[ii. 58] But if any brother or sister come from another congregation, let the deacon question her and learn whether she is married, or again whether she is a widow (who is) a believer; and whether she is a daughter of the Church, or belongs perchance to one of the heresies; and then let him conduct her and set her in a place that is suitable for her. But if a [[122]] presbyter should come from another congregation, do you the presbyters receive him with fellowship into your place. And if it be a bishop, let him sit with the bishop; and let him accord him the honour of his rank, even as himself. And do thou, O bishop, invite him to discourse to thy people; for the exhortation and admonition of strangers is very profitable, especially as it is written:? There is no prophet that is acceptable in his own place [Lk 4.24]. And when you offer the oblation, let him speak. But if he is wise and gives the honour to thee, and is unwilling to offer, at least let him speak over the cup.? But if, as you are sitting, some one else should come, whether a man or a woman, who has some worldly honour, either of the same district or of another congregation:? thou, O bishop, if thou art speaking the word of God, or hearing, or reading, shalt not respect (p. 58) persons and leave the ministry of thy word and appoint them a place; but do thou remain still as thou art and not interrupt thy word, and let the brethren themselves receive them. And if there be no place, let one of the brethren who is full of charity and loves his brethren, and is one fitted to do an honour, rise and give them place, and himself stand up. But if, while younger men or women sit, an older man or woman should rise and give up their place, do thou, O deacon, scan those who sit, and see which man or woman of them is younger than the rest, and make them stand up, and cause him to sit who had risen and given up his place; and him whom thou hast caused to stand up, lead away and make him to stand behind his neighbours:? that others also may be trained and learn to give place to those more honourable than themselves. But if a poor man or woman should come [cf. Jas 2.2], (whether of the same district) [[124]] or of another congregation, and especially if they are stricken in years, and there be no place for such, do thou, O bishop, with all thy heart provide a place for them, even if thou have to sit upon the ground; that thou be not as one who respects the persons of men, but that thy ministry may be acceptable with God.
http://www.earlychristianwritings.com/text/didascalia.html
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Offline MundaCorMeum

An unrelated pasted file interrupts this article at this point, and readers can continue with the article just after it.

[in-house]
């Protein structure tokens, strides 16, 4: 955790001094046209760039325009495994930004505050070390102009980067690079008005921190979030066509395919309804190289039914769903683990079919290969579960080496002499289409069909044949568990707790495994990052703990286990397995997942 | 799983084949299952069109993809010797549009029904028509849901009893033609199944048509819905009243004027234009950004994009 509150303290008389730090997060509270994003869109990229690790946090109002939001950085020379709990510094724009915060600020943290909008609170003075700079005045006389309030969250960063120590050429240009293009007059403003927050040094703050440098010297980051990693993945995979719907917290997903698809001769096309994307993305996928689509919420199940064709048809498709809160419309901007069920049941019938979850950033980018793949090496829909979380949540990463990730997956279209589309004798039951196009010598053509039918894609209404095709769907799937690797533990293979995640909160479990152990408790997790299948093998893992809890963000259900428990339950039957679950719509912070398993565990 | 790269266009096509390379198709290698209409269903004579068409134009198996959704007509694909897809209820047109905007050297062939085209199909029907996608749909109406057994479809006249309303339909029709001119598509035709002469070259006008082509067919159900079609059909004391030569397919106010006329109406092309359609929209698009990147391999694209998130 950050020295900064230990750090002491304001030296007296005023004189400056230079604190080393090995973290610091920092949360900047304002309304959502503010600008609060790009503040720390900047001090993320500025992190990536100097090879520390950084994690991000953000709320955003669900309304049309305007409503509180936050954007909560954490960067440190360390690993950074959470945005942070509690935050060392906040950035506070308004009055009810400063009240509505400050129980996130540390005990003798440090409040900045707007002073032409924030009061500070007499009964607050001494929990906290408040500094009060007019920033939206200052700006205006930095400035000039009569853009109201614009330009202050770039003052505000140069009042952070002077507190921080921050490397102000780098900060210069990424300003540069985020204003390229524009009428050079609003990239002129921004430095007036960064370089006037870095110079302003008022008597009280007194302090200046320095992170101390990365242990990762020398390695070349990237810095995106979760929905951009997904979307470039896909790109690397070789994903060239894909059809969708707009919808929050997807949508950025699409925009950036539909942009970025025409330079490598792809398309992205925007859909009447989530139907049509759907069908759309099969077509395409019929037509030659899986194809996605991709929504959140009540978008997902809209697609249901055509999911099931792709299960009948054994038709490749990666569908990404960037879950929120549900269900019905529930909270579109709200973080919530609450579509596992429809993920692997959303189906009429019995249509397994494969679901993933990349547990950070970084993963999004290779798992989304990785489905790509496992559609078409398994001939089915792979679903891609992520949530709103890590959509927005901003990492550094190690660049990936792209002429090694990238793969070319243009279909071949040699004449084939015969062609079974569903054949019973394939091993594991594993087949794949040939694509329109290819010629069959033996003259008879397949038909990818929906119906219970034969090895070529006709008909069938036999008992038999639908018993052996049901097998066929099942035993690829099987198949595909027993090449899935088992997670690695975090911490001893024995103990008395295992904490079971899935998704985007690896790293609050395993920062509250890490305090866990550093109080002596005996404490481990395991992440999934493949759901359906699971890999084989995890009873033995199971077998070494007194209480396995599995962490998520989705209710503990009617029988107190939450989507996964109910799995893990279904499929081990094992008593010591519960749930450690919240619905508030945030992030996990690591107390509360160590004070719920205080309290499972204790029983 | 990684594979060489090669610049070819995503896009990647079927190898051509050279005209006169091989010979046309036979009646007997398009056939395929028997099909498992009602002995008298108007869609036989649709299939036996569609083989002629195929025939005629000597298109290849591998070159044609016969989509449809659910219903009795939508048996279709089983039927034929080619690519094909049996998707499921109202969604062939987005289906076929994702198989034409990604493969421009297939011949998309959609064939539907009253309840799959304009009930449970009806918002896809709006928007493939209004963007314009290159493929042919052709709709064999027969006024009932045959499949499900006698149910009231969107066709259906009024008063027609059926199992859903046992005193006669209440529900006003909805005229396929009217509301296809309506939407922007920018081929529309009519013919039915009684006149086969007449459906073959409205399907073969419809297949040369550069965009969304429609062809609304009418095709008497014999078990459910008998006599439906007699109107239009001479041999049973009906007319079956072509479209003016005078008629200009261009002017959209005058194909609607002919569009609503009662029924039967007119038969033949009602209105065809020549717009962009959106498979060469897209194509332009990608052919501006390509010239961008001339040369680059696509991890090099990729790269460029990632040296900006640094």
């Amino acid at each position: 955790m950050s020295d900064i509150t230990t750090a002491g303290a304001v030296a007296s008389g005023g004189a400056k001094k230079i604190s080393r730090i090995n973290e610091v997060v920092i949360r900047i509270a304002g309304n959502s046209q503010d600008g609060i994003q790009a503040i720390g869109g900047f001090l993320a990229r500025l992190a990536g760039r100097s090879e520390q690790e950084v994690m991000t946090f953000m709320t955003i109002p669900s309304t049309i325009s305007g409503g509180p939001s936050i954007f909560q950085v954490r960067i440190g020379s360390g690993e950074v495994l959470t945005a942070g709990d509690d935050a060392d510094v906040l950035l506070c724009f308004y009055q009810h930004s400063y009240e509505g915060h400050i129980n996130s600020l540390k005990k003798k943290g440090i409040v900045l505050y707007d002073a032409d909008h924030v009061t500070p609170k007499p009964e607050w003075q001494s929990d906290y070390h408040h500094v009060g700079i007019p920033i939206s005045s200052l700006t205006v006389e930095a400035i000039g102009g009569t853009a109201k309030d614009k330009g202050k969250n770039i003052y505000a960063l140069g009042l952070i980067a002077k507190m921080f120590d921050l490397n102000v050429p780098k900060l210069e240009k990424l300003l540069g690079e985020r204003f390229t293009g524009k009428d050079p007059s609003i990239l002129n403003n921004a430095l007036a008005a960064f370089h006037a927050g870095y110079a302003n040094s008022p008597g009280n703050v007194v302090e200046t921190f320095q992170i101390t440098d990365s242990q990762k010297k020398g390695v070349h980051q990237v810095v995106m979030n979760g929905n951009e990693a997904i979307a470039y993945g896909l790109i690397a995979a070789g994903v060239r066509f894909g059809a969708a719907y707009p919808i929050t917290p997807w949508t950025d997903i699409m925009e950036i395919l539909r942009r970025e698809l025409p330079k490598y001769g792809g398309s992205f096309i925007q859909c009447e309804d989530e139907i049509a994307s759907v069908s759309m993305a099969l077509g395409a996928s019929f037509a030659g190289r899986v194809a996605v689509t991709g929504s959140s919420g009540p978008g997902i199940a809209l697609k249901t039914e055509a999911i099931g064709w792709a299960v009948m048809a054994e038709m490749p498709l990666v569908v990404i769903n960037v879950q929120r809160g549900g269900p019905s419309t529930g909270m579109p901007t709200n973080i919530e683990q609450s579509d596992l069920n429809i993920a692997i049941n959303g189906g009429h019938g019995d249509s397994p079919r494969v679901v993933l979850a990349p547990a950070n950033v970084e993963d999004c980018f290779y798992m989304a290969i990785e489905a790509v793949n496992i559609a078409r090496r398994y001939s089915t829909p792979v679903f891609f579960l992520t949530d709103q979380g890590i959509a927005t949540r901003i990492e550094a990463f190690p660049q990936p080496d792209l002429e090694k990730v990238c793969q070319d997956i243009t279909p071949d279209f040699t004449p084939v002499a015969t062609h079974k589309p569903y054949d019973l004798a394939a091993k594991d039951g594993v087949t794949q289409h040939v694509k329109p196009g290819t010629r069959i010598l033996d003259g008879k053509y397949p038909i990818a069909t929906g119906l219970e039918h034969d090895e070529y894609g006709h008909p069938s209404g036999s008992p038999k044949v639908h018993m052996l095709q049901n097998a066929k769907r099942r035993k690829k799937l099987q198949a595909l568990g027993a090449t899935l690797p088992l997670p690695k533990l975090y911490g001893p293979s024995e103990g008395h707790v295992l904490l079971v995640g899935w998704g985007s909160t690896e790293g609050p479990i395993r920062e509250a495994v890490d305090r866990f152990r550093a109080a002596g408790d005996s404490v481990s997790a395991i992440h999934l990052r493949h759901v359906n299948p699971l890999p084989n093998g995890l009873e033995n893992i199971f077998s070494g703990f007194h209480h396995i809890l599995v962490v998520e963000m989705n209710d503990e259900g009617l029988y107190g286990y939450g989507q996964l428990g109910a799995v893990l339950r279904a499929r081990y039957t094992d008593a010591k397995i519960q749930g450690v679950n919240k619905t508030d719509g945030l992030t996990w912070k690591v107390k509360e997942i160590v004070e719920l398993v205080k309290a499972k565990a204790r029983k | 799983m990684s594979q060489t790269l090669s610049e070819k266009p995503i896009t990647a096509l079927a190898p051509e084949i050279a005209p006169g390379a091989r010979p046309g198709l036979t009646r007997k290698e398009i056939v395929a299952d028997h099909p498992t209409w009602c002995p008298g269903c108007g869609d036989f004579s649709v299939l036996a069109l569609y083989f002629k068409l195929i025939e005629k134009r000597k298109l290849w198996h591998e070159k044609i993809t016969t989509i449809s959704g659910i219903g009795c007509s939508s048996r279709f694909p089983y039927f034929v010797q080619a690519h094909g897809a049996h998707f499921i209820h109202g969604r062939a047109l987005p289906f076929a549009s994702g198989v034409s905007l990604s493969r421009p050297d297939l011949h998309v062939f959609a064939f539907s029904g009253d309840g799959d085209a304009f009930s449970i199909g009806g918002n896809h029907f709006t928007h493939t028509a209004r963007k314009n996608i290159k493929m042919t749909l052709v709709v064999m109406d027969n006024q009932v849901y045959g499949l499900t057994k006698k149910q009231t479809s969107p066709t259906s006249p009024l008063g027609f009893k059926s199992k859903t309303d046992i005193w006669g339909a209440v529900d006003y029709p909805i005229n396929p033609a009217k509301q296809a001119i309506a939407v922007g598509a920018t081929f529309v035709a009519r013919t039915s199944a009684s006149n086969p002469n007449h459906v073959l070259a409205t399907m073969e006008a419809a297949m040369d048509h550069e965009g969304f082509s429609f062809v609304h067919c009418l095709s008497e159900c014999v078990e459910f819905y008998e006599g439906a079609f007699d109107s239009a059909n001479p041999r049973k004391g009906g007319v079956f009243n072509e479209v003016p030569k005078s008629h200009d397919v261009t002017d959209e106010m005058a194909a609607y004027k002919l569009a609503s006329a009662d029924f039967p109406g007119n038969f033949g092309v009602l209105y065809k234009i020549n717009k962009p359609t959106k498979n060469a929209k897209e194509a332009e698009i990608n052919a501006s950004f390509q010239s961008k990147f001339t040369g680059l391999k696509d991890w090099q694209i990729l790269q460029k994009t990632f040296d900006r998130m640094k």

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Re: My liberal church finally went over the edge.
« Reply #146 on: September 23, 2019, 08:35:56 AM »
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Things are different now because Trads have decided to embrace the Vatican II novelty of bringing babies and toddlers to Mass.

This is not true.  For one, I still don't think it's been proven that it is a Vatican II novelty.  One example does not equal full proof.  Nothing has been written on the topic, that I can find, to prove what was normal either way.  So, at best, we really don't know what the traditional practice was.  For another, and I'm speaking for myself here, it's not so much that I've made a conscious and intentional decision to accept a practice that goes against tradition (which, as I said before, I'm still not convinced it even does); it's more that I simply have no choice.  Many Catholics, with and without children alike, travel long distances to attend a Latin Mass , through absolutely no fault of their own.  Babysitting for that is just not feasible.  A nursing mother cannot leave her baby that long.  It would be cruel,for the child wot be starving by the time she got home, and the babysitter would be helpless to do anything about it - assuming I could even find one I trust enough to hire for that length of time on a Sunday.  For another, babysitting is not cheap. The going rate where I am is somewhere around $15/hour.  While my husband does provide well for us, we also have a very large family, which is expensive to provide for in this economy.  Society is not conducive to large, Catholic families anymore.  It's a shame, but it is the reality.  Hiring a babysitter every Sunday for the duration of most women's birthing and child raising years, would be more financial burden than the majority of families could afford, even the middle class ones, considering many Catholic mother's will be having babies and nursing for upwards of 20 years, give or take.  As far as I know, The Church gives a woman a 6 weeks dispensation for attending Mass after the birth of her child.  After that, she must start attending again under pain of mortal sin.  In our current reality, we have to do the best we can.  Yes, I agree the noise is a problem.  But, the solution to leave babies and toddlers at home is not a viable one for many, many people - even if the family would like to.  Therefore, we must look to other ways to figure out how to minimize it.  As I've pointed out earlier, babies and toddlers making noise is NOT inevitable.  I've seen much evidence to the contrary, and have successfully achieved that goal personally.  I think a good start to the problem would be to talk or one's priest, if it's an issue in one's parish (it's not in mine). Maybe he's unaware of how bothersome it is to people? Hopefully, he would be glad to work with the souls in his flock to figure out a better way to accommodate both sides of the coin: the very real need for parents to fulfill their Sunday obligation and the very real need for respect for quiet that is conducive to reverence at Mass (silence which I have experienced on many occasions, even in a church with a baby and toddler in just about every other pew).